The "audible glitter” or “Page EDM” tune, otherwise known as “I Always Wanted It This Way,” came next. While its vocals don’t really do it for me, the unique, futuristic robot sounds are interesting, even if the kinks still need to be ironed out a little. This version stopped abruptly, though, and an oddly placed “Miss You” followed, slowing the pace of this set even more. Fortunately, not all hope for the set was lost, as the second major highlight of the evening, “Light” was about to blow Camden’s collective mind. Similar to "BDTNL," "Light's" intro didn’t come plowing through the end of a jam as it so often does, but rather materialized from near silence, a pleasant change. Trey lit into this jam aggressively, and immediately got dark, stepping-back so that Mike and Page could lead. When he joined back in, he initially took the jam to a pretty place with softer, airy themes, before finding the idea he was looking for, and pursued it, with the rest of the band following along. Trey started ripping into an Allman’s-esque jam, as Fish kept pushing the pace in this super-dancey rocker. Some really exuberant peaks brought the jam to a close before a much-welcomed drop into “Mike’s Song.”
More flubs from Trey didn't bother Mike Gordon, who asserted dominance in this--his song--along with the fellow MVP of this show (and tour so far?), Page McConnell. Trey threw some “You Sexy Thing” teases in, and the crowd went wild before a beautiful segue into the second “I Am Hydrogen” of the summer. While more flubs abound in this elegant composition, the band made it through to the end, in one piece, when “Weekapaug Groove”--featuring an energetic little jam before its improv was finished--concluded the set on a high note, putting an exclamation point at the set's end!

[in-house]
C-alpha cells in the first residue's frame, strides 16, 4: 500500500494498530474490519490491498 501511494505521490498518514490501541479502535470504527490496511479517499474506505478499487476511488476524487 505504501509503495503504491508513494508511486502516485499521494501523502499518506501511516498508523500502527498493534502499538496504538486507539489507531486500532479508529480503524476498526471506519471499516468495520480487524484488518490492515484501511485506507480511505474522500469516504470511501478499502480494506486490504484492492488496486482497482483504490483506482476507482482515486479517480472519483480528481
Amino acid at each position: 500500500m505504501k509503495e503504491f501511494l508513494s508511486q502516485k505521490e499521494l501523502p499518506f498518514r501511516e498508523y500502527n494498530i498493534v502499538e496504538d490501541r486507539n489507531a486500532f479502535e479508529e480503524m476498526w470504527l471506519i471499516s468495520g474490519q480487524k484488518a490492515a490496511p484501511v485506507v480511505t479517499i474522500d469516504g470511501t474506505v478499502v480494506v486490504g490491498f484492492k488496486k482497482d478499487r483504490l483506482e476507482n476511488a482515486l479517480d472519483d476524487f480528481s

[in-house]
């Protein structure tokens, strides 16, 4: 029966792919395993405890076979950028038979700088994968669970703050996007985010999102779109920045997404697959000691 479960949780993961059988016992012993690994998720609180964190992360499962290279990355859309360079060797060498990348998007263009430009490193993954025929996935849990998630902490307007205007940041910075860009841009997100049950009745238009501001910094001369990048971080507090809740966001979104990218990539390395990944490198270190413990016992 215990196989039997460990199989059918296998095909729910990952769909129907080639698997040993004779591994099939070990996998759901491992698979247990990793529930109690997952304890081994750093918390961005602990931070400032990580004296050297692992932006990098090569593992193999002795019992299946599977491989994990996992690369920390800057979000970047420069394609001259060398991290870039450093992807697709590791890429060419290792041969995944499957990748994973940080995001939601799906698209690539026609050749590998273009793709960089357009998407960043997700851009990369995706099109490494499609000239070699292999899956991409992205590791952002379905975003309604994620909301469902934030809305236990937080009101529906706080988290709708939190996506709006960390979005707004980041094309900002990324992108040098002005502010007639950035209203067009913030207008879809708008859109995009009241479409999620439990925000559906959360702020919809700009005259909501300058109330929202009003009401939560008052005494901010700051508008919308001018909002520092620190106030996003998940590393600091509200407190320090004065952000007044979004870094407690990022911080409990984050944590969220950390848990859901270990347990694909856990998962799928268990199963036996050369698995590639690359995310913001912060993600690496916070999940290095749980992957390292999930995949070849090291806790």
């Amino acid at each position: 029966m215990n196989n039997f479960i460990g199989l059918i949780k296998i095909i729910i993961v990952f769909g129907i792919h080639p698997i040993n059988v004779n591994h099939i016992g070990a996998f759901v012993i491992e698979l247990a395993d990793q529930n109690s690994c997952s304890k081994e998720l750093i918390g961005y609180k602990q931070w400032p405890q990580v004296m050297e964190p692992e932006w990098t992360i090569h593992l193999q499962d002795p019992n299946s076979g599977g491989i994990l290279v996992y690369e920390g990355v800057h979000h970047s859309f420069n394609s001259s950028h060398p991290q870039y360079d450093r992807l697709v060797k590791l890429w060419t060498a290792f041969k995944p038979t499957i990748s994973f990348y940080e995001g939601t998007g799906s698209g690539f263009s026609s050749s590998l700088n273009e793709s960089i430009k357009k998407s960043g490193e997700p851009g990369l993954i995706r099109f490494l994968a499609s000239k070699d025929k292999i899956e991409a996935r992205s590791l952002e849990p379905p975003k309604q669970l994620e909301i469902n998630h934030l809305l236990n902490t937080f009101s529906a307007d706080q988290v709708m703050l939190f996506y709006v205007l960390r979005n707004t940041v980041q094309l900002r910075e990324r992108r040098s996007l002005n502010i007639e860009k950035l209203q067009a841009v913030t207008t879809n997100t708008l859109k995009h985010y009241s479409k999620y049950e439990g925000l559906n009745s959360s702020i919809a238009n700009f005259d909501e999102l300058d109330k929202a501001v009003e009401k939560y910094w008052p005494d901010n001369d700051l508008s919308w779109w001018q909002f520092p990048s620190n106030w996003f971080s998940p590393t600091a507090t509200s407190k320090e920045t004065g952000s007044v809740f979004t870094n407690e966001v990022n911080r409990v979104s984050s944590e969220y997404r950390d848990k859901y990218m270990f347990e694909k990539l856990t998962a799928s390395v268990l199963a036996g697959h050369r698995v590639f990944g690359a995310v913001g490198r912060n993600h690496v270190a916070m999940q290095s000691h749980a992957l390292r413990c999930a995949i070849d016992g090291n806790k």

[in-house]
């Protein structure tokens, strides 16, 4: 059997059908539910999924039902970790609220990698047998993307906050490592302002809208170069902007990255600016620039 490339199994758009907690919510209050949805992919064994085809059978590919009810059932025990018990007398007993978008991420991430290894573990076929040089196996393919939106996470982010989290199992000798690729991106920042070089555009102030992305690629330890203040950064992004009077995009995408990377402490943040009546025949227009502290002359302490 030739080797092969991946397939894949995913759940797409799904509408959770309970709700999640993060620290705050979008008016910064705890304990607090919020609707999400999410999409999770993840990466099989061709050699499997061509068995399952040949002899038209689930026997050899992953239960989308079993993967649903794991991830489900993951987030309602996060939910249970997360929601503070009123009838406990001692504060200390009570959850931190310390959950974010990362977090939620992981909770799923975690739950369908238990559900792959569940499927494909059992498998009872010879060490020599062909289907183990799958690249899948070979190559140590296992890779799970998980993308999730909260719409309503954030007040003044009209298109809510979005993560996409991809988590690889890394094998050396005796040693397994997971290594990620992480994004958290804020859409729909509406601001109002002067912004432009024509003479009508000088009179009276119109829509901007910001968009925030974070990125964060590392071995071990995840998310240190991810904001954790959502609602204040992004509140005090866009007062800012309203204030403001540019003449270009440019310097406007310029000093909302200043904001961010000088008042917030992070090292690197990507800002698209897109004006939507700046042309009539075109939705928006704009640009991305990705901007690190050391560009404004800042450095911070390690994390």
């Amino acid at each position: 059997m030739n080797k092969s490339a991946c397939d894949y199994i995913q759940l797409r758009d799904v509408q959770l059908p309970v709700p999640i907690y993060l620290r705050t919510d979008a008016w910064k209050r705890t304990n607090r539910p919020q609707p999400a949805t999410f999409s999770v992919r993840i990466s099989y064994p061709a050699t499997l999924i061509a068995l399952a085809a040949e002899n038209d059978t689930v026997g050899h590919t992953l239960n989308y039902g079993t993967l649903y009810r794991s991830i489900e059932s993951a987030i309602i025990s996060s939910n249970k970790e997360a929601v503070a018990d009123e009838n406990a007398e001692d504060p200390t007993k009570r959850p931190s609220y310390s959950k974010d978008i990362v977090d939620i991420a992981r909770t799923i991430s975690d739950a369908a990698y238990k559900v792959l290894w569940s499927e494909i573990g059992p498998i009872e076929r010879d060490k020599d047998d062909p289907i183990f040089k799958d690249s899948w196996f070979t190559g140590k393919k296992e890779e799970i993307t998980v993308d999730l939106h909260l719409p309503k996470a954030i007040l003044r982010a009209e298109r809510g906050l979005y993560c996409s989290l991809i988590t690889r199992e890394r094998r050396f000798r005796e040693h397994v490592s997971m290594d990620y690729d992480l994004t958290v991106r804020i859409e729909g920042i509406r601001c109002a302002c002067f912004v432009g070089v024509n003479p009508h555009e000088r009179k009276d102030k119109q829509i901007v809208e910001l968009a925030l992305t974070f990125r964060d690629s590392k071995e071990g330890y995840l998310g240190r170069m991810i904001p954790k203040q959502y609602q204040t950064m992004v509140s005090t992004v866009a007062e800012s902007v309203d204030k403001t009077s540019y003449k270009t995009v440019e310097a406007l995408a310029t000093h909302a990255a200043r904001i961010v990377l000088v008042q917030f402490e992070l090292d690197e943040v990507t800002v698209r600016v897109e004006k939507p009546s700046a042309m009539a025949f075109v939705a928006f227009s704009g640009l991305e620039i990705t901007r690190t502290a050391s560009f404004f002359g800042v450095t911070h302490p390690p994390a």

The first “Show of Life” since 10/25/16 (50 show gap) was a welcome choice as the encore, at least for this attendee. This lovely and meaningful tune was given some extra love by Trey, too, before the band thanked everyone and exited the stage.
All in all, arguably a "below average" show for this tour with a few very "above average" highlights. At the end of the day, the Camden “Down With Disease” and “Light” will remain a part of the discussion when revisiting Summer 2018. Looking forward to what tonight has in store!
If you liked this blog post, one way you could "like" it is to make a donation to The Mockingbird Foundation, the sponsor of Phish.net. Support music education for children, and you just might change the world.
You must be logged in to post a comment.
Phish.net is a non-commercial project run by Phish fans and for Phish fans under the auspices of the all-volunteer, non-profit Mockingbird Foundation.
This project serves to compile, preserve, and protect encyclopedic information about Phish and their music.
The Mockingbird Foundation is a non-profit organization founded by Phish fans in 1996 to generate charitable proceeds from the Phish community.
And since we're entirely volunteer – with no office, salaries, or paid staff – administrative costs are less than 2% of revenues! So far, we've distributed over $2 million to support music education for children – hundreds of grants in all 50 states, with more on the way.